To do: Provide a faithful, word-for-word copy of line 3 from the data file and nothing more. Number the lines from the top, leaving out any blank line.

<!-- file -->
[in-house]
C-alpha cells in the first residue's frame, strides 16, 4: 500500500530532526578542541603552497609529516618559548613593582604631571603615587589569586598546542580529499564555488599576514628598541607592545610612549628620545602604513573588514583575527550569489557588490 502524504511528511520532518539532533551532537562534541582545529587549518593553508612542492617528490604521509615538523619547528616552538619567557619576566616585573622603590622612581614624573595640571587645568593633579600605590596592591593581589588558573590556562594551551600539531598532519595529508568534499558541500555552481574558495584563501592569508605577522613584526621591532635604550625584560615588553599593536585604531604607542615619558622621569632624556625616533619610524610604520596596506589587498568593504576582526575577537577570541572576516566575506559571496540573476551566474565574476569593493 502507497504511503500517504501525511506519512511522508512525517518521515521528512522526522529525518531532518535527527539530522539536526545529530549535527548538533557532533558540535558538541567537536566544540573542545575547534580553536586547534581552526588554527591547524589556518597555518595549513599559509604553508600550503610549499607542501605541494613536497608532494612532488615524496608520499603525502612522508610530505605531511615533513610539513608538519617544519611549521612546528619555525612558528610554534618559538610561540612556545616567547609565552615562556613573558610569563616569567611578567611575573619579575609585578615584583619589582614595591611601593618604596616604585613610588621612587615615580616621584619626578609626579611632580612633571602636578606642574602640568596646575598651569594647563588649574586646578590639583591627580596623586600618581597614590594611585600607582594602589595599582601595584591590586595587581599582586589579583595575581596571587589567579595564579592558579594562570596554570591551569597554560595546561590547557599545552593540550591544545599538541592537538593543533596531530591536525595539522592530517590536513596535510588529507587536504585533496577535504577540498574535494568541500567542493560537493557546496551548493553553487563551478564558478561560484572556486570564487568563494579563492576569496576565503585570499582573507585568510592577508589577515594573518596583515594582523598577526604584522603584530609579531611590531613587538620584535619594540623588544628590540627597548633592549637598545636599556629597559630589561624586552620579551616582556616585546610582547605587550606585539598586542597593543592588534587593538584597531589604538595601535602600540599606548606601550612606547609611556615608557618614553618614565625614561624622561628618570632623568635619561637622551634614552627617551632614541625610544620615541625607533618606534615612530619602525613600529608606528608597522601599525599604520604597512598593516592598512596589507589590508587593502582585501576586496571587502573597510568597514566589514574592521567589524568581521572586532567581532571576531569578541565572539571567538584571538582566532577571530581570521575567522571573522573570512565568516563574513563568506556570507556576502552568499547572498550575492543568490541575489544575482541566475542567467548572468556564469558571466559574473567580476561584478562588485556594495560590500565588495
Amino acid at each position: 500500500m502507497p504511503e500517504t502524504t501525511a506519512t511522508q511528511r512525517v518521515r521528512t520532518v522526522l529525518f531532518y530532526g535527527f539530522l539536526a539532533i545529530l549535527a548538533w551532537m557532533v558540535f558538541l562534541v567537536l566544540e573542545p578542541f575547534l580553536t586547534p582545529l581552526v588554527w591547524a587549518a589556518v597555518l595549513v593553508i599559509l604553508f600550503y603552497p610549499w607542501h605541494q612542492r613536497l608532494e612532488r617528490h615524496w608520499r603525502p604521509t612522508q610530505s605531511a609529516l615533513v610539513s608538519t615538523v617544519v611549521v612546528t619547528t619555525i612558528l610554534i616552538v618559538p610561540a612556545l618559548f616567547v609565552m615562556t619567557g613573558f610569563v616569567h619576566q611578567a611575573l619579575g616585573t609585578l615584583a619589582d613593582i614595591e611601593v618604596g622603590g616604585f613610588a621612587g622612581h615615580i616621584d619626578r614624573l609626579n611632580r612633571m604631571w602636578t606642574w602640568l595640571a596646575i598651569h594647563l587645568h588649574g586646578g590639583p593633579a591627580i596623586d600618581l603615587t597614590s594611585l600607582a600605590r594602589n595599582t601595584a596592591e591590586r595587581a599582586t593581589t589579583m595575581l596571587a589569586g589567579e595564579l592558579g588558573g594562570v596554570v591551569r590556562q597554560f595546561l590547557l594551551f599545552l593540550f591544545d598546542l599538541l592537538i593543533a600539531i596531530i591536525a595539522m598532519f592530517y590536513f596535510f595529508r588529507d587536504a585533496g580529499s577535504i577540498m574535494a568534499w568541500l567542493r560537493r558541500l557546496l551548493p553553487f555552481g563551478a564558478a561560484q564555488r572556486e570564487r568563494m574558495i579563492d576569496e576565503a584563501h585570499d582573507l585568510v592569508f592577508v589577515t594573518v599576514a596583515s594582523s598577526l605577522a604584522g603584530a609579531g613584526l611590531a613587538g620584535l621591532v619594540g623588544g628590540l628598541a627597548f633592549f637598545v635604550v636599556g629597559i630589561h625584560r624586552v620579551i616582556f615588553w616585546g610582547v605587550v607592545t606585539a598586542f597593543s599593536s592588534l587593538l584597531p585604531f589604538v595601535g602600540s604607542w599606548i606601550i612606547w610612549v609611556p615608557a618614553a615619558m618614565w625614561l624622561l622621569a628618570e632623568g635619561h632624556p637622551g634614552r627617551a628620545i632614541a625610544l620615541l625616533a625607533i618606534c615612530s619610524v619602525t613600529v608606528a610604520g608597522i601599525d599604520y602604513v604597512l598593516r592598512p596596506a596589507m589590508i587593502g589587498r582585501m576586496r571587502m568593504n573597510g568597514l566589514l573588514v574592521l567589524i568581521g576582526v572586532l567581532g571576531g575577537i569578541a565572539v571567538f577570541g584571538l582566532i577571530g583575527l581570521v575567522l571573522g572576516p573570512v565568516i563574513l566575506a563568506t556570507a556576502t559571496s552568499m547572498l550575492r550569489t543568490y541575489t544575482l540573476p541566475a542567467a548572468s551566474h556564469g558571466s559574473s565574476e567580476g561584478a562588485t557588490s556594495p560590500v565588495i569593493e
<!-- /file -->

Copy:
Amino acid at each position: 500500500m502507497p504511503e500517504t502524504t501525511a506519512t511522508q511528511r512525517v518521515r521528512t520532518v522526522l529525518f531532518y530532526g535527527f539530522l539536526a539532533i545529530l549535527a548538533w551532537m557532533v558540535f558538541l562534541v567537536l566544540e573542545p578542541f575547534l580553536t586547534p582545529l581552526v588554527w591547524a587549518a589556518v597555518l595549513v593553508i599559509l604553508f600550503y603552497p610549499w607542501h605541494q612542492r613536497l608532494e612532488r617528490h615524496w608520499r603525502p604521509t612522508q610530505s605531511a609529516l615533513v610539513s608538519t615538523v617544519v611549521v612546528t619547528t619555525i612558528l610554534i616552538v618559538p610561540a612556545l618559548f616567547v609565552m615562556t619567557g613573558f610569563v616569567h619576566q611578567a611575573l619579575g616585573t609585578l615584583a619589582d613593582i614595591e611601593v618604596g622603590g616604585f613610588a621612587g622612581h615615580i616621584d619626578r614624573l609626579n611632580r612633571m604631571w602636578t606642574w602640568l595640571a596646575i598651569h594647563l587645568h588649574g586646578g590639583p593633579a591627580i596623586d600618581l603615587t597614590s594611585l600607582a600605590r594602589n595599582t601595584a596592591e591590586r595587581a599582586t593581589t589579583m595575581l596571587a589569586g589567579e595564579l592558579g588558573g594562570v596554570v591551569r590556562q597554560f595546561l590547557l594551551f599545552l593540550f591544545d598546542l599538541l592537538i593543533a600539531i596531530i591536525a595539522m598532519f592530517y590536513f596535510f595529508r588529507d587536504a585533496g580529499s577535504i577540498m574535494a568534499w568541500l567542493r560537493r558541500l557546496l551548493p553553487f555552481g563551478a564558478a561560484q564555488r572556486e570564487r568563494m574558495i579563492d576569496e576565503a584563501h585570499d582573507l585568510v592569508f592577508v589577515t594573518v599576514a596583515s594582523s598577526l605577522a604584522g603584530a609579531g613584526l611590531a613587538g620584535l621591532v619594540g623588544g628590540l628598541a627597548f633592549f637598545v635604550v636599556g629597559i630589561h625584560r624586552v620579551i616582556f615588553w616585546g610582547v605587550v607592545t606585539a598586542f597593543s599593536s592588534l587593538l584597531p585604531f589604538v595601535g602600540s604607542w599606548i606601550i612606547w610612549v609611556p615608557a618614553a615619558m618614565w625614561l624622561l622621569a628618570e632623568g635619561h632624556p637622551g634614552r627617551a628620545i632614541a625610544l620615541l625616533a625607533i618606534c615612530s619610524v619602525t613600529v608606528a610604520g608597522i601599525d599604520y602604513v604597512l598593516r592598512p596596506a596589507m589590508i587593502g589587498r582585501m576586496r571587502m568593504n573597510g568597514l566589514l573588514v574592521l567589524i568581521g576582526v572586532l567581532g571576531g575577537i569578541a565572539v571567538f577570541g584571538l582566532i577571530g583575527l581570521v575567522l571573522g572576516p573570512v565568516i563574513l566575506a563568506t556570507a556576502t559571496s552568499m547572498l550575492r550569489t543568490y541575489t544575482l540573476p541566475a542567467a548572468s551566474h556564469g558571466s559574473s565574476e567580476g561584478a562588485t557588490s556594495p560590500v565588495i569593493e